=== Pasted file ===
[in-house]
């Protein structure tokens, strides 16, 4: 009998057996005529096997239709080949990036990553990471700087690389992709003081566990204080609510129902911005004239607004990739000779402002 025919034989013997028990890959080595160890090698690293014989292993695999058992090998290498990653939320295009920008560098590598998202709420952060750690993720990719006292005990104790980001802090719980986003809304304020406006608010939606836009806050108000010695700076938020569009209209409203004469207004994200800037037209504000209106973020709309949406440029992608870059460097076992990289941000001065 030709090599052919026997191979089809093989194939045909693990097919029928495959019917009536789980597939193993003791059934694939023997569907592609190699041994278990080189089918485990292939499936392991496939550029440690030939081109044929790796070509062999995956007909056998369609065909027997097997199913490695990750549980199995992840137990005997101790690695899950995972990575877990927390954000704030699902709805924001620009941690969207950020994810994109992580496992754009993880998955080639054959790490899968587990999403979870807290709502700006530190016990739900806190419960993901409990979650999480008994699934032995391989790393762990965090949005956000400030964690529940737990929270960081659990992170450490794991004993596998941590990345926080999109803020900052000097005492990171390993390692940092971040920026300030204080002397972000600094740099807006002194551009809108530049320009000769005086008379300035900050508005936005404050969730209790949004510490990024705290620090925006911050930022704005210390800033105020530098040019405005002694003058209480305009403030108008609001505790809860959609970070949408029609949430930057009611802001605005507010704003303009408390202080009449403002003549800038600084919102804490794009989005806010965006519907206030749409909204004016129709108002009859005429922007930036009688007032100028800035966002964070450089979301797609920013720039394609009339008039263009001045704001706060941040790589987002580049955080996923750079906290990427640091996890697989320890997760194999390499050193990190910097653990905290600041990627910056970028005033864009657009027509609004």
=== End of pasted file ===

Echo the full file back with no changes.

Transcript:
[in-house]
């Protein structure tokens, strides 16, 4: 009998057996005529096997239709080949990036990553990471700087690389992709003081566990204080609510129902911005004239607004990739000779402002 025919034989013997028990890959080595160890090698690293014989292993695999058992090998290498990653939320295009920008560098590598998202709420952060750690993720990719006292005990104790980001802090719980986003809304304020406006608010939606836009806050108000010695700076938020569009209209409203004469207004994200800037037209504000209106973020709309949406440029992608870059460097076992990289941000001065 030709090599052919026997191979089809093989194939045909693990097919029928495959019917009536789980597939193993003791059934694939023997569907592609190699041994278990080189089918485990292939499936392991496939550029440690030939081109044929790796070509062999995956007909056998369609065909027997097997199913490695990750549980199995992840137990005997101790690695899950995972990575877990927390954000704030699902709805924001620009941690969207950020994810994109992580496992754009993880998955080639054959790490899968587990999403979870807290709502700006530190016990739900806190419960993901409990979650999480008994699934032995391989790393762990965090949005956000400030964690529940737990929270960081659990992170450490794991004993596998941590990345926080999109803020900052000097005492990171390993390692940092971040920026300030204080002397972000600094740099807006002194551009809108530049320009000769005086008379300035900050508005936005404050969730209790949004510490990024705290620090925006911050930022704005210390800033105020530098040019405005002694003058209480305009403030108008609001505790809860959609970070949408029609949430930057009611802001605005507010704003303009408390202080009449403002003549800038600084919102804490794009989005806010965006519907206030749409909204004016129709108002009859005429922007930036009688007032100028800035966002964070450089979301797609920013720039394609009339008039263009001045704001706060941040790589987002580049955080996923750079906290990427640091996890697989320890997760194999390499050193990190910097653990905290600041990627910056970028005033864009657009027509609004």